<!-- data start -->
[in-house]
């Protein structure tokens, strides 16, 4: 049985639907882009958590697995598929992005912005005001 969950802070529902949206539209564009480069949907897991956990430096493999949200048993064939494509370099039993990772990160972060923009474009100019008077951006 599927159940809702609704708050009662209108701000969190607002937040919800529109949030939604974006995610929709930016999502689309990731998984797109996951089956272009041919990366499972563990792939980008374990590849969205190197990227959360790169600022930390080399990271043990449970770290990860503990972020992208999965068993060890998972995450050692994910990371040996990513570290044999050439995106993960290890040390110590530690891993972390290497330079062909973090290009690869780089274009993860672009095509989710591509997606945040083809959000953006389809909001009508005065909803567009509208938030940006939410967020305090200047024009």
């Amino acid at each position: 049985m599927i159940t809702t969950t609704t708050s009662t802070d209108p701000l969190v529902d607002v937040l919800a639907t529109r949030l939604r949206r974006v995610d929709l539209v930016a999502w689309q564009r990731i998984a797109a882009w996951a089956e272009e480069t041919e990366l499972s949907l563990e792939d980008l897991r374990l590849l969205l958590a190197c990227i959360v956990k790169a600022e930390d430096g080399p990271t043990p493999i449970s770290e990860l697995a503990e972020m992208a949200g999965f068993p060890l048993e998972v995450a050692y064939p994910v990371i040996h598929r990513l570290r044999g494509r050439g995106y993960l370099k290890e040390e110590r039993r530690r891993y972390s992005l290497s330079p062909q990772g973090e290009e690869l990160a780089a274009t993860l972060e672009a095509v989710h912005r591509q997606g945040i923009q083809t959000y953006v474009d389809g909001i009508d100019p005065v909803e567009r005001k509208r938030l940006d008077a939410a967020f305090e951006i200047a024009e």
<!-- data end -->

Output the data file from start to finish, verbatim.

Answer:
[in-house]
């Protein structure tokens, strides 16, 4: 049985639907882009958590697995598929992005912005005001 969950802070529902949206539209564009480069949907897991956990430096493999949200048993064939494509370099039993990772990160972060923009474009100019008077951006 599927159940809702609704708050009662209108701000969190607002937040919800529109949030939604974006995610929709930016999502689309990731998984797109996951089956272009041919990366499972563990792939980008374990590849969205190197990227959360790169600022930390080399990271043990449970770290990860503990972020992208999965068993060890998972995450050692994910990371040996990513570290044999050439995106993960290890040390110590530690891993972390290497330079062909973090290009690869780089274009993860672009095509989710591509997606945040083809959000953006389809909001009508005065909803567009509208938030940006939410967020305090200047024009």
């Amino acid at each position: 049985m599927i159940t809702t969950t609704t708050s009662t802070d209108p701000l969190v529902d607002v937040l919800a639907t529109r949030l939604r949206r974006v995610d929709l539209v930016a999502w689309q564009r990731i998984a797109a882009w996951a089956e272009e480069t041919e990366l499972s949907l563990e792939d980008l897991r374990l590849l969205l958590a190197c990227i959360v956990k790169a600022e930390d430096g080399p990271t043990p493999i449970s770290e990860l697995a503990e972020m992208a949200g999965f068993p060890l048993e998972v995450a050692y064939p994910v990371i040996h598929r990513l570290r044999g494509r050439g995106y993960l370099k290890e040390e110590r039993r530690r891993y972390s992005l290497s330079p062909q990772g973090e290009e690869l990160a780089a274009t993860l972060e672009a095509v989710h912005r591509q997606g945040i923009q083809t959000y953006v474009d389809g909001i009508d100019p005065v909803e567009r005001k509208r938030l940006d008077a939410a967020f305090e951006i200047a024009e």